The Disconnect Between Ted Cruz’s Victory Speech and What Actually Happened in Texas

When Cruz declared victory, the crowd in Houston chanted “build the wall,” and speakers on stage greatly overstated the Republican hold on Texas.

The currency of the realm for Texas Democrats is small, symbolic victories, and the currency of the realm for Texas Republicans is the overwhelming, crushing humiliation of one’s enemies, to see them driven before you and to hear the lamentations of their women. So whatever the score Tuesday, Ted Cruz was going to declare a glorious victory. The striking thing, at his victory party at a Hilton in Houston, was the gap between what the people on stage were saying was happening and what actually seemed to be happening.

At first, the stage was empty. With O’Rourke in the lead early and the crowd just a bit uneasy, campaign manager Jeff Roe came to the stage to reassure: Things were going according to plan, and the team expected Cruz to pull into the lead as the night wore on. Eventually, he did — a massive cheer went up when Cruz brushed lightly against 50 percent, and things kept getting slowly better.



But then two networks called the race for Cruz. There was a spontaneous and sustained chant of “build the wall,” and the victory speeches began. First there was state Senator Brandon Creighton, a longtime Cruz surrogate who trekked over Iowa for him in 2016. “Who’s ready to party?” he said. “Who’s ready to send Francis O’Rourke back to El Paso?” Which was a bit of a strange thing to say, as O’Rourke was in El Paso at the moment, where he lives. In Creighton’s telling, O’Rourke had “wasted a lot of California money,” under the belief that “Texas values could be bought.” (Cruz actually raised a higher percentage of his funds from out-of-state donors than O’Rourke, though only contributions of more than $200 are required by federal law to be reported.)

Then Railroad Commissioner Ryan Sitton came out. “The question we heard” during the race, he said, “was: Is Texas a swing state?” No, the crowd very confidently shouted. Rafael Cruz, Ted’s father, took his turn. Texas had dealt a mighty rebuke to George Soros and Chuck Schumer, he said. “Texas remains solid red,” he said. “You can’t buy Texas.” The crowd started to chant: “You cannot buy Texas.”

Then Michael Berry, a Houston radio talker who dabbles freely in racist rhetoric, came out to introduce Ted. Berry, too, emphasized that foreign money and foreign values had been humiliated. “California doesn’t get to have three senators,” he said. “New York doesnt get to have three senators. CNN doesn’t get to have its own senator.”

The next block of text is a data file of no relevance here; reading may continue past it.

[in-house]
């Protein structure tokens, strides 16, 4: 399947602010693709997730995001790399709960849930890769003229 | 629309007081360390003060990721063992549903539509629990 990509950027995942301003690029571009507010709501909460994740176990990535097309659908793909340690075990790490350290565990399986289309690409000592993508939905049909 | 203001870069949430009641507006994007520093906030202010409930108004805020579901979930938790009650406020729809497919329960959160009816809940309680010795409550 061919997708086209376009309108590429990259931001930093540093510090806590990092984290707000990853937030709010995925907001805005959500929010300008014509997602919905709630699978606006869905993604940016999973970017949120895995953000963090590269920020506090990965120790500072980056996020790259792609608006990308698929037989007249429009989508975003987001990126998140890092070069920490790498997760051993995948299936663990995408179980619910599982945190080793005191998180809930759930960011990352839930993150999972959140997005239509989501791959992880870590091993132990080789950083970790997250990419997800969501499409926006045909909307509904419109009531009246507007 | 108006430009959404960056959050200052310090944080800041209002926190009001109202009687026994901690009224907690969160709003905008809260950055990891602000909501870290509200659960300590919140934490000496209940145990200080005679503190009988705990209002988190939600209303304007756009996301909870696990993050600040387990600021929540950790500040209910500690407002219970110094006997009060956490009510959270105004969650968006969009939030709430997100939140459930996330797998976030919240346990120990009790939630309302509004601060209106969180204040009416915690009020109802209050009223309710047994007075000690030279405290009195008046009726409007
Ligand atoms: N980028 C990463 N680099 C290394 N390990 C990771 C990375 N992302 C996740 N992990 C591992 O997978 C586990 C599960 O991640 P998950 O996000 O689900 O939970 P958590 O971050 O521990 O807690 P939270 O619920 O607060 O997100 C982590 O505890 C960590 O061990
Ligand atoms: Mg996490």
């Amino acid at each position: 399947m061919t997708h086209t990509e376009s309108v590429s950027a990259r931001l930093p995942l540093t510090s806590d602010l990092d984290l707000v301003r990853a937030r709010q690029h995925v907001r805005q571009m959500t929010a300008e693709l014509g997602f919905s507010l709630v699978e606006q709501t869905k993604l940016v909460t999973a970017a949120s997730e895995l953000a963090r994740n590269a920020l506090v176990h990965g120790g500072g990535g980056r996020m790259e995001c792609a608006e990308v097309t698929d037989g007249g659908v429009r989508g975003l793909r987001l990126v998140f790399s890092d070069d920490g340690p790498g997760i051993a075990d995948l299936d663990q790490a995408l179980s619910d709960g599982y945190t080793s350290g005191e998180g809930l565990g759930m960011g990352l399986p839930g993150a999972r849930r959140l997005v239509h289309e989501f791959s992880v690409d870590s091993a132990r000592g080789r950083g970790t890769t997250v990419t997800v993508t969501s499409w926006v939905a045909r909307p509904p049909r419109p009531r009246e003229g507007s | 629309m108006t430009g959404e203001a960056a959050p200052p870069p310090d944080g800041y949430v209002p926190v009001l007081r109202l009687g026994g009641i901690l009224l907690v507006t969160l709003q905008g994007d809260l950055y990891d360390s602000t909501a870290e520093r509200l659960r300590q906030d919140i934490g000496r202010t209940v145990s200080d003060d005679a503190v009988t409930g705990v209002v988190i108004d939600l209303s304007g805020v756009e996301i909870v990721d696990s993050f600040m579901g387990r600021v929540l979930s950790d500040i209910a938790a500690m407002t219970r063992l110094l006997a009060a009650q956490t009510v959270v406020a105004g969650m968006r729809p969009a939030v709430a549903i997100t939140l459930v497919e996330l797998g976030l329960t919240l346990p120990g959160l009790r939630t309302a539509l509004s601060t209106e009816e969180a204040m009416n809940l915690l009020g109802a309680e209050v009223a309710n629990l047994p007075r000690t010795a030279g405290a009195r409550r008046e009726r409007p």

Cruz exuded his usual smugness. The election had “rendered a verdict” on Texas, after “an assault that was unprecedented,” he said. “We saw a $100 million race with Hollywood coming in against the state, with the national media coming in against the state. But all the money in the world, was no match for the good people of Texas and their hard work.”

ted cruz
Cruz talks to the media in Tyler during the campaign.  Justin Miller

Cruz won, no doubt. But the results don’t look very much like the mandate Cruz and his friends were describing. Texas looks more purple than it has since at least the George W. Bush presidential administration. Cruz was never supposed to have a close race, yet it appears that he’ll win by less than 3 percentage points, which is shocking. And whether Beto’s money came from California or New York or your grandmother in Cleburne — most of his haul came from small-dollar donors anyway — it seems to have actually done quite a bit of good for races down the ballot.

Dan Patrick, Sid Miller and Ken Paxton won by an uncomfortable 5 points or less. Democrats picked up at least two congressional districts and got close in a bunch more, and made big gains in the Texas Legislature. This is the best year the party has had since 2008 and arguably since the early 1990s, and much of that is due to Cruz’s weakness.

The scary thing for Republicans, apart from the fact that Democrats turned out in strength, is that Republican-leaning voters appear to have carefully studied down-ballot races and defected to Democrats in a way they haven’t before. That’s bad news for the GOP, because once those voters get in the habit of doing so they might not stop.

In 2016, Texas Republicans helped win the White House and lost ground locally. At the Harris County GOP watch party, Dan Patrick struggled with the fact that his president had won and, as a direct result, his son lost his local judgeship in Houston’s blue sweep. In 2018, they lost more ground to Trump. Part III comes in 2020, when Texas Democrats will have the tailwind of a presidential electorate. Hype, and big talk about Democratic destruction, may not be enough, and the Republican Party of Texas can’t afford too many more victories like last night’s.

Christopher Hooks is a freelance journalist in Austin.

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Published at 12:54 pm CST
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